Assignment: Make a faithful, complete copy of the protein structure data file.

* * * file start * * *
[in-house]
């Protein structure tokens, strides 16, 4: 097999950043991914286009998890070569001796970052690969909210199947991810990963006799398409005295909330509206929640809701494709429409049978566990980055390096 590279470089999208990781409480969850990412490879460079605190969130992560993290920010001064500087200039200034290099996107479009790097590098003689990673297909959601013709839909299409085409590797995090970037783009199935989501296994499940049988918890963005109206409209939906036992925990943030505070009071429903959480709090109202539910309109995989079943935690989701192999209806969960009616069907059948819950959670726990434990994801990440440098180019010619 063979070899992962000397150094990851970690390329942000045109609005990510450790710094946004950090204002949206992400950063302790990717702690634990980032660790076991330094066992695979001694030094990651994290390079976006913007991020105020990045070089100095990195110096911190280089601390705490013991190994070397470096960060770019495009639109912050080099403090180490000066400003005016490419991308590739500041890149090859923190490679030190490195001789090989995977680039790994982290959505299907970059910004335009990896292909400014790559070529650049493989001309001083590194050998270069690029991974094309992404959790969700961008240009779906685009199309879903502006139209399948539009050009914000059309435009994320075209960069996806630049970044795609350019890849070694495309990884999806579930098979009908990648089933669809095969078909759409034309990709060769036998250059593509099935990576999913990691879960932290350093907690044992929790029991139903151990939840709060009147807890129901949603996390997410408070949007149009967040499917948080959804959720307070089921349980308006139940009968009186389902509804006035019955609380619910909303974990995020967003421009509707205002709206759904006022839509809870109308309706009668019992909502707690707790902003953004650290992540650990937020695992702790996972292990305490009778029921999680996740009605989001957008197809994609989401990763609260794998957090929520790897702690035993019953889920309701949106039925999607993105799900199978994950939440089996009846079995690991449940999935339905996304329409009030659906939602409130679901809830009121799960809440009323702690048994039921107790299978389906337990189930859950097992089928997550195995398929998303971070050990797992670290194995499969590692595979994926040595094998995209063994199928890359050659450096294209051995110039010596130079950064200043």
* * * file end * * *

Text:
[in-house]
């Protein structure tokens, strides 16, 4: 097999950043991914286009998890070569001796970052690969909210199947991810990963006799398409005295909330509206929640809701494709429409049978566990980055390096 590279470089999208990781409480969850990412490879460079605190969130992560993290920010001064500087200039200034290099996107479009790097590098003689990673297909959601013709839909299409085409590797995090970037783009199935989501296994499940049988918890963005109206409209939906036992925990943030505070009071429903959480709090109202539910309109995989079943935690989701192999209806969960009616069907059948819950959670726990434990994801990440440098180019010619 063979070899992962000397150094990851970690390329942000045109609005990510450790710094946004950090204002949206992400950063302790990717702690634990980032660790076991330094066992695979001694030094990651994290390079976006913007991020105020990045070089100095990195110096911190280089601390705490013991190994070397470096960060770019495009639109912050080099403090180490000066400003005016490419991308590739500041890149090859923190490679030190490195001789090989995977680039790994982290959505299907970059910004335009990896292909400014790559070529650049493989001309001083590194050998270069690029991974094309992404959790969700961008240009779906685009199309879903502006139209399948539009050009914000059309435009994320075209960069996806630049970044795609350019890849070694495309990884999806579930098979009908990648089933669809095969078909759409034309990709060769036998250059593509099935990576999913990691879960932290350093907690044992929790029991139903151990939840709060009147807890129901949603996390997410408070949007149009967040499917948080959804959720307070089921349980308006139940009968009186389902509804006035019955609380619910909303974990995020967003421009509707205002709206759904006022839509809870109308309706009668019992909502707690707790902003953004650290992540650990937020695992702790996972292990305490009778029921999680996740009605989001957008197809994609989401990763609260794998957090929520790897702690035993019953889920309701949106039925999607993105799900199978994950939440089996009846079995690991449940999935339905996304329409009030659906939602409130679901809830009121799960809440009323702690048994039921107790299978389906337990189930859950097992089928997550195995398929998303971070050990797992670290194995499969590692595979994926040595094998995209063994199928890359050659450096294209051995110039010596130079950064200043």